||Senior Associate Dean Sunil Chopra
Sunil Chopra: Manufacturing MBA students of the future
Senior Associate Dean: Faculty and Teaching; The IBM Distinguished Professor of Operations Management and Information Systems
Do you have a sense of what kind of initiatives
you would like to undertake as Senior Associate Dean?
The first is to continue with what Bob Korajczyk and David Besanko have done. Beyond that, I’m hoping we can bring even more faculty research to the classroom and use it to develop new classes. That will really keep us on the cutting-edge. I’d like to talk to faculty to see the best way to achieve that goal.
Are you aware of any current research that would make sense to introduce into the curriculum more formally?
One existing example is the ethics course created by [Professors] Tim Feddersen, David Austen-Smith and Adam Galinsky. This is a very good example of what can be accomplished when faculty pull together ideas. Tim, David and Adam have research interests in ethics, but if you look at each of them it’s clear that the topic is not restricted to one functional area. They came together to build a course, which I understand students are signing up for in large numbers.
It’s just a question of working with the faculty to see the other opportunities to bring research to the classroom.
Is this also dictated by student demand?
Absolutely. But as a top institution, we have to be very careful, because we are in two businesses: disseminating and creating knowledge. What students want is a pull-driven strategy, but in some sense with that you are following the market and you can never drive the market. It’s like when you want new products – one strategy is to wait for everything to settle down, be very clear about what customers want, and then try to provide that for them. I think core courses fit into that category. However, on the electives side, Kellogg has historically been more aggressive in developing courses, and I think that’s where we really need to tie-in as closely as possible the knowledge creation that is already occurring throughout all the departments.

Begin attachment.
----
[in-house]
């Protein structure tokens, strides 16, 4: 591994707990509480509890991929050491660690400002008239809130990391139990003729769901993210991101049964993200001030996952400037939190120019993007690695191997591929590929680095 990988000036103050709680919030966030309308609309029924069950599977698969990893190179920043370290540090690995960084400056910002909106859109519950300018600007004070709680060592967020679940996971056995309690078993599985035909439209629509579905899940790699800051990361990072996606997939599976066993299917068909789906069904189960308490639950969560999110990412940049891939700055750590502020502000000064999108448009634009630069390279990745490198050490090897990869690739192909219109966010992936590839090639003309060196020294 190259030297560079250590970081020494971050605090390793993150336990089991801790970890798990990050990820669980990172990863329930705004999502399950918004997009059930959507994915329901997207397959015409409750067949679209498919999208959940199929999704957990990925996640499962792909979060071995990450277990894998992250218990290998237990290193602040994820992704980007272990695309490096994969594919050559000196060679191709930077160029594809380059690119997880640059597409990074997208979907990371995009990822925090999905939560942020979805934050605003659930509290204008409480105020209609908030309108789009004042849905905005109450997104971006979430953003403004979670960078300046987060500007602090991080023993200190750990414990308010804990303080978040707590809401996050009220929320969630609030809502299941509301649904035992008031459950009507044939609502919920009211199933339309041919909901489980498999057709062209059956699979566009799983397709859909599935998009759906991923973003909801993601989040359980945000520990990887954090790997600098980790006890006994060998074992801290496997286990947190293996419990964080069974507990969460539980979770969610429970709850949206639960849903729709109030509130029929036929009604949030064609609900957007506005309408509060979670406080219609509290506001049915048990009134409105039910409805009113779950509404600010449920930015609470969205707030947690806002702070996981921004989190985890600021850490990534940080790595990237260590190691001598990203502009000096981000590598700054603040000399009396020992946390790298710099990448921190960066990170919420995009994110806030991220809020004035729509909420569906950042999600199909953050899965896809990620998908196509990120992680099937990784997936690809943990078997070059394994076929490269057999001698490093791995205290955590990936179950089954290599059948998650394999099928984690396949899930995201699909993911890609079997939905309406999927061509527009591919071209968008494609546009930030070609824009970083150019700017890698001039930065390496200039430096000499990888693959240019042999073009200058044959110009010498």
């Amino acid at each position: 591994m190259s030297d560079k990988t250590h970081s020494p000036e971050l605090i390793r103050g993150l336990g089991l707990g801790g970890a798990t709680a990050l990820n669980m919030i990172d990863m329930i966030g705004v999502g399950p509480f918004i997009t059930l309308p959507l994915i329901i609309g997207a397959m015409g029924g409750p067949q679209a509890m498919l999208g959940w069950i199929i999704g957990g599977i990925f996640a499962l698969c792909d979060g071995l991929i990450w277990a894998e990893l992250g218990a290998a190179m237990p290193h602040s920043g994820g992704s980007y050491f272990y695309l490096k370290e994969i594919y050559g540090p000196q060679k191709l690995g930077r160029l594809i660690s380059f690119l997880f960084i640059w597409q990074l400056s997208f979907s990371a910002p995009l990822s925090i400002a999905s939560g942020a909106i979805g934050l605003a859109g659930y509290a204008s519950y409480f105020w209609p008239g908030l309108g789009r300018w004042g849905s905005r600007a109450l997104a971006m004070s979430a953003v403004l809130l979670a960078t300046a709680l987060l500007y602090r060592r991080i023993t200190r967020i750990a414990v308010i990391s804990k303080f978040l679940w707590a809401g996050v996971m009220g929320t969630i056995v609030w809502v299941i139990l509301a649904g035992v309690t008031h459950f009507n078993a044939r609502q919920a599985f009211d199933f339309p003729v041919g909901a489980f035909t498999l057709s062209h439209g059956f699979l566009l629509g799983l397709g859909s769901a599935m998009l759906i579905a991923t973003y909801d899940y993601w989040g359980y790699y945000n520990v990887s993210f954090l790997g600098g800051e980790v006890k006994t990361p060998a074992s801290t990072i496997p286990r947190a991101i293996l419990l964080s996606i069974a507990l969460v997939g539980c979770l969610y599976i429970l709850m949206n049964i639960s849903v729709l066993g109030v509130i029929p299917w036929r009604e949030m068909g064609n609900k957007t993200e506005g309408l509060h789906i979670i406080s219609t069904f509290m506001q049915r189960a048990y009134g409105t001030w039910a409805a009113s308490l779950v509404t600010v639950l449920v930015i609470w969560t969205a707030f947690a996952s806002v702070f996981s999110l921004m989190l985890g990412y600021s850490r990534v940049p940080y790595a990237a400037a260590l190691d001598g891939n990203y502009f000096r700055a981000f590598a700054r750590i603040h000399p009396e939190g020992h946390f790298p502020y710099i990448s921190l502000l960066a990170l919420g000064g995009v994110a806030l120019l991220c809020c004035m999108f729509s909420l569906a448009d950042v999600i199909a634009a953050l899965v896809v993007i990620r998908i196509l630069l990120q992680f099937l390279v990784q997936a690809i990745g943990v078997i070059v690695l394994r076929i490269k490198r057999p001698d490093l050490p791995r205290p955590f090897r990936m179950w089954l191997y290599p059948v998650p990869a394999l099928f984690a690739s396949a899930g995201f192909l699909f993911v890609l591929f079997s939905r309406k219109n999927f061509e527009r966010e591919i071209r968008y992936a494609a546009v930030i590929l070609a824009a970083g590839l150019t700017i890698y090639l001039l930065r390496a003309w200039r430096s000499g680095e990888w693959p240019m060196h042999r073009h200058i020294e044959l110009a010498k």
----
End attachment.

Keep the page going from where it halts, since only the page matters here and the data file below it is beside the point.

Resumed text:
Has your experience running the Master of Management and Manufacturing (MMM) program given you an idea of the challenges you will face in the dean’s office?
One of the constant challenges we faced in the MMM program was defining what the product looked like. Who is a MMM student? This was a question both for students and for recruiters. We decided that the answer was someone who has depth in operations coupled with breadth across all functions, what we call the “T” model. They’re very good at connecting issues across the breadth and contributing to depth in their area of expertise. My feeling going forward is that successful MBA students will follow the “T” manager model. It might be great depth in finance or marketing or strategy, whatever the field. I think in five years or so we will see more of this kind of student coming from the top MBA programs.
Do you have a sense of how to implement this kind of change?
I don’t have a pre-defined answer and I think that’s something that needs to be studied. I know finance and marketing already have an offering where depth is offered beyond the major. You can take the core and three electives to get a major, but in both there is also a track that takes you deeper and gives you more of a certification of depth. If we can develop more of that in different areas it gives students the opportunity to define an area of depth and link across the program.
Now this is not something we can mandate . . . but as a top business school our job is to make students even more attractive and my feeling is that those two areas are critical – getting our students more depth and also cutting-edge research. If you look at problems that companies face, they tend to go across functions. So we can ask ourselves: what kind of student is in the best position to contribute solutions to these kinds of problems? My personal feeling is that it’s a student with a very solid understanding of one area that they can then link to everything else.
You’ve clearly made an impact on your students, as demonstrated by your many teaching awards. What has been your approach to relating to students over the years?